Darfur rebels threaten to quit peace talks

Darfur’s strongest rebel group on Wednesday threatened to walk out of new peace talks with Sudan’s government if Khartoum pushed on with plans to sign agreements with other insurgents.

The rebel Justice and Equality Movement (JEM), one of the movements that started the Darfur revolt in 2003, signed a ceasefire with Khartoum in Qatar last week, promising to come to a final peace deal by March 15.

JEM leader Khalil Ibrahim told Reuters that Khartoum’s plans to sign a similar deal with a rebel umbrella group, the Liberation and Justice Movement, would undermine what he saw as JEM’s position as the sole negotiator for Darfur’s rebels.

Darfur’s once highly coordinated rebel movements have fragmented into a mass of often tiny splinter groups, fractured by ethnic divisions and in-fighting between rival commanders.

The disunity has bedevilled successive efforts to resolve the seven-year conflict.


“If the mediation wants multiple agreements … JEM will be compelled to go out of the mediation and of the host country and to go away,” said Ibrahim, speaking by satellite phone.

“To save the peace talks and peace process, it is important to unify all movements as one resistance group and to continue negotiations and stop this process of parallel agreements.”

Ibrahim said his talks with Khartoum were already on hold. “We have stopped negotiations until we can get assurances there will be no other parallel agreements.”

Other JEM officials told Reuters this week a second deal would give undue prominence to the Liberation and Justice Movement, which they said was made up of 10 small organisations with little or no military presence on the ground.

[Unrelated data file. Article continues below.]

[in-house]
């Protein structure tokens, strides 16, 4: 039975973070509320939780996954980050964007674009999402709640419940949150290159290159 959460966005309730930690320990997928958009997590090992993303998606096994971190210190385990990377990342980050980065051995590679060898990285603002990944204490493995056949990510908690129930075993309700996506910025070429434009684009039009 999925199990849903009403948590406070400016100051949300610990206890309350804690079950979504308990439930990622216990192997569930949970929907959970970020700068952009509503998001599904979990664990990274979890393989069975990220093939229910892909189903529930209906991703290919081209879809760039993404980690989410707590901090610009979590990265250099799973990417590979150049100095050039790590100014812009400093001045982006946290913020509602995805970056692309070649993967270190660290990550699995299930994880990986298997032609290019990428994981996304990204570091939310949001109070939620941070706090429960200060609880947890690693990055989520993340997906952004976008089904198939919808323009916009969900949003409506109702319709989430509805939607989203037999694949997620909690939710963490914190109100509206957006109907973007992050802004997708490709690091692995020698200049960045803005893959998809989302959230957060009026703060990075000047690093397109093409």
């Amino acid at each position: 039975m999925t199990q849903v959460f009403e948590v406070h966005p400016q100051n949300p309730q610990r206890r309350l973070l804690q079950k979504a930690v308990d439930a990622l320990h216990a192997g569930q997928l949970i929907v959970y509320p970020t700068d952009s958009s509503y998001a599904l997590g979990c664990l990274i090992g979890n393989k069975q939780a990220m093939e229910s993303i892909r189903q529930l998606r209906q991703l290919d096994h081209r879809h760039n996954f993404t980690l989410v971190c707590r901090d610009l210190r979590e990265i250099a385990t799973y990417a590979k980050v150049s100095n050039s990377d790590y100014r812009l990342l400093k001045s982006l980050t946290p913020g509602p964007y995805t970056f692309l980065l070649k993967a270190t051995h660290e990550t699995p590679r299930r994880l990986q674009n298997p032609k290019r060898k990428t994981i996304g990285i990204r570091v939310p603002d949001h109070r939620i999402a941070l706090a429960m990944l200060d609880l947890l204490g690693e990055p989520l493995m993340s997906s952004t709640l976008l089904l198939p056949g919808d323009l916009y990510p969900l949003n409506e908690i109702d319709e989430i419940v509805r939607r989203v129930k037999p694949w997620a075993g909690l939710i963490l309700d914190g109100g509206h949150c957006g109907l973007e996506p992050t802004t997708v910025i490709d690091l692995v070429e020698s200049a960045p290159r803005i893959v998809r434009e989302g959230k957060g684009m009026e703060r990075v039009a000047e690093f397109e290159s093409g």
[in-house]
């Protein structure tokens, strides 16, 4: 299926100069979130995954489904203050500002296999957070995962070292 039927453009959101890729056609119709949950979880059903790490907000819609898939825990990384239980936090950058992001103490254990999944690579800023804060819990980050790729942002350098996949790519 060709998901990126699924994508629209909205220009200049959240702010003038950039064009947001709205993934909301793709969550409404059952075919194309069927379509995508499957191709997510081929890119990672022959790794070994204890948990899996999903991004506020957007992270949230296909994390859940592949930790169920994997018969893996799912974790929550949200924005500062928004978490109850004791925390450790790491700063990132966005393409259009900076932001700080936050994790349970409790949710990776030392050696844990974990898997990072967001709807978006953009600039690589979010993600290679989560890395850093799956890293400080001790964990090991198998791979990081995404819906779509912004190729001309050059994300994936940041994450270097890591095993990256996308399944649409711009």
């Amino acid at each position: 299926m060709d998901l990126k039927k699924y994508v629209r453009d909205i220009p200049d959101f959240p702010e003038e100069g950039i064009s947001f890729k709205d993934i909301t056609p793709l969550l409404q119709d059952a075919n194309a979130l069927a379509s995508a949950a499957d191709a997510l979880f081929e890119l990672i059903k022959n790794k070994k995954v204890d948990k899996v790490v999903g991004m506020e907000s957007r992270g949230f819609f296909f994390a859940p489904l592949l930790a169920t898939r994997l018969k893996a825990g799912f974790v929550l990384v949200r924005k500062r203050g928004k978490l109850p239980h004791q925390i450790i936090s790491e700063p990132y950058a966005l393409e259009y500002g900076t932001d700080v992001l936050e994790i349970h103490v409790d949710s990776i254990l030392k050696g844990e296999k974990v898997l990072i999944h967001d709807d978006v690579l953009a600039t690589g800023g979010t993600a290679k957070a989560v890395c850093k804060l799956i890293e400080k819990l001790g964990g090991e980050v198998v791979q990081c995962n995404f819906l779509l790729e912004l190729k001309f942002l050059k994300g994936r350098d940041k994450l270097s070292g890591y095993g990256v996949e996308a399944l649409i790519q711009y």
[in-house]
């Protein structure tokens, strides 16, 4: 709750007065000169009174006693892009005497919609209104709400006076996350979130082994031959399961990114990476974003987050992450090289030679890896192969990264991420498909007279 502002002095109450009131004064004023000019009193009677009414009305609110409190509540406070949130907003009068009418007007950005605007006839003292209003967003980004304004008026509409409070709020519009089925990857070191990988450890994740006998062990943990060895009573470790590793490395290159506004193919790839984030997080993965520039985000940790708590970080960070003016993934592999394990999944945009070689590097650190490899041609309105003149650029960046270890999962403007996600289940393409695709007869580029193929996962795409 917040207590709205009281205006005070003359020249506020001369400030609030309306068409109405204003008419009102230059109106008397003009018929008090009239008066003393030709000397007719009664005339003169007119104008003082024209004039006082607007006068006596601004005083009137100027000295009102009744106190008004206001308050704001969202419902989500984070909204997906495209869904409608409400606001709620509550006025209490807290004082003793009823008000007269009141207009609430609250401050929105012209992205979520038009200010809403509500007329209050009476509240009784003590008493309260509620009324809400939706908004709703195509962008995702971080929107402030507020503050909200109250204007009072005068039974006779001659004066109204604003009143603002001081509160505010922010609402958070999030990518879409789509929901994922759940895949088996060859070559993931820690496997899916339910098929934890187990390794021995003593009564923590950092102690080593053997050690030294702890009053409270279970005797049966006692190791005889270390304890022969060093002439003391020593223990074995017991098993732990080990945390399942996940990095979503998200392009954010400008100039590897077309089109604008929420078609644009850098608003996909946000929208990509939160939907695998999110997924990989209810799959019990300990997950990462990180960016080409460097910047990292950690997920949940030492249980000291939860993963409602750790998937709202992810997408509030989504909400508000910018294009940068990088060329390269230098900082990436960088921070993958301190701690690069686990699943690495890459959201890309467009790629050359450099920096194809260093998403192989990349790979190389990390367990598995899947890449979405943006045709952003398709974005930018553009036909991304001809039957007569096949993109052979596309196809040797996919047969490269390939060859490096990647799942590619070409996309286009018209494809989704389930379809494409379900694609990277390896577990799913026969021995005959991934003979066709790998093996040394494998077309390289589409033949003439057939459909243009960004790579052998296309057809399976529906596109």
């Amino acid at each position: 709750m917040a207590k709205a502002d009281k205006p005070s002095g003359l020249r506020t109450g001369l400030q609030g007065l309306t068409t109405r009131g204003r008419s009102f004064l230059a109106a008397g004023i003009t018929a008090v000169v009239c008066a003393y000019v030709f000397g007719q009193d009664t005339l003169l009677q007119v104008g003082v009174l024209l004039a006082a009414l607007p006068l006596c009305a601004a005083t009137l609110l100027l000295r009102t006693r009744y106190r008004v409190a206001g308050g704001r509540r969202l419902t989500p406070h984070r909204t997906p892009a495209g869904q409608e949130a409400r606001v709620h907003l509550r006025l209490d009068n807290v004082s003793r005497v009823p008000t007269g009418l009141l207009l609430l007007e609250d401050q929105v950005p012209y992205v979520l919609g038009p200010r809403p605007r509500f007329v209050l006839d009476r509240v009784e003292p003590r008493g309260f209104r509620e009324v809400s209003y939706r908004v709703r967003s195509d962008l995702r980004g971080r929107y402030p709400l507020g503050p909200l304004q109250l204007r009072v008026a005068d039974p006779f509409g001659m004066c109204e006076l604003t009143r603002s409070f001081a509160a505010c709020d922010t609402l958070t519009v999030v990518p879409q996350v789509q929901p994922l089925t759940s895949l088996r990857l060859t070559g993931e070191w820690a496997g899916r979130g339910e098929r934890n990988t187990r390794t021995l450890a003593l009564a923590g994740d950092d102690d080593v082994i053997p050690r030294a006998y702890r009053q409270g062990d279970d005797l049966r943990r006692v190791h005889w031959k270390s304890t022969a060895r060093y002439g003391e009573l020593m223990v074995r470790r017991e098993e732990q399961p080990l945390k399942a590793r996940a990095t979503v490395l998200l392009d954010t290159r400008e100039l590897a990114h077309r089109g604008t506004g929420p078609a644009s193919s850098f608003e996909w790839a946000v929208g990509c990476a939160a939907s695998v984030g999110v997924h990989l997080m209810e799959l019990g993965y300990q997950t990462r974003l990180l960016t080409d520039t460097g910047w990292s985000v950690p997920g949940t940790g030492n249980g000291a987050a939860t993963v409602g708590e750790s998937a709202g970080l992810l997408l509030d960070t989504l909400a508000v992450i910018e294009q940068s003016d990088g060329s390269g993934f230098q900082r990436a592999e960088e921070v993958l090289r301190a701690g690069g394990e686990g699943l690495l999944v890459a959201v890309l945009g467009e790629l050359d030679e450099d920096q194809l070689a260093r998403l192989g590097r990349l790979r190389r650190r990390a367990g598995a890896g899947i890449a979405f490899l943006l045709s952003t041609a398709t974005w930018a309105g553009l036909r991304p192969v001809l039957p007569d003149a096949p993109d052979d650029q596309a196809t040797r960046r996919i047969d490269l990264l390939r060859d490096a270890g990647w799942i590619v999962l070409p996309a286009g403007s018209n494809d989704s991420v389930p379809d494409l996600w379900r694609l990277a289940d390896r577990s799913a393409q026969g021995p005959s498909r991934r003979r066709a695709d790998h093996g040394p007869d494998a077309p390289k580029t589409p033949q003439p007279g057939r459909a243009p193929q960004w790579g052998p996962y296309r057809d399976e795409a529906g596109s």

The hold-up meant meeting the March 15 deadline was increasingly unlikely, they added.

‘Most groups do not want to be involved with JEM’
Sudanese state media last week reported arrangements were under way for Khartoum to sign a similar “framework” agreement with the umbrella group, which includes former JEM commanders.

Joint United Nations/African Union mediators, speaking on condition of anonymity, confirmed the preparations.

Sayed Sharif, a member of the Liberation and Justice Movement, which was formed last week in Doha, told Reuters JEM did not have the right to speak for other insurgents.

“Most groups in Darfur do not want to be involved with JEM. JEM’s agreement with the government is all about JEM’s demands, nothing for the people of Darfur. We are talking to the mediation and the government. We may sign a deal next week.”

JEM leader Ibrahim also condemned reports of recent Sudanese army attacks on positions held by the separate insurgent Sudan Liberation Army (SLA) in Darfur’s central Jabel Marra area.

“The ceasefire we signed in Doha was a ceasefire for all of Darfur. JEM will not accept or allow the government to attack this group … We will protect them,” he said.

Sudan’s army denies any fighting is going on in Jabel Marra, but a UN source told Reuters on Monday that between 140 and 400 civilians were feared to have been killed.

The United Nations says about 2,7-million people have been driven from their homes since conflict flared in 2003 when JEM and the SLA took up arms against the state, complaining of neglect. — Reuters

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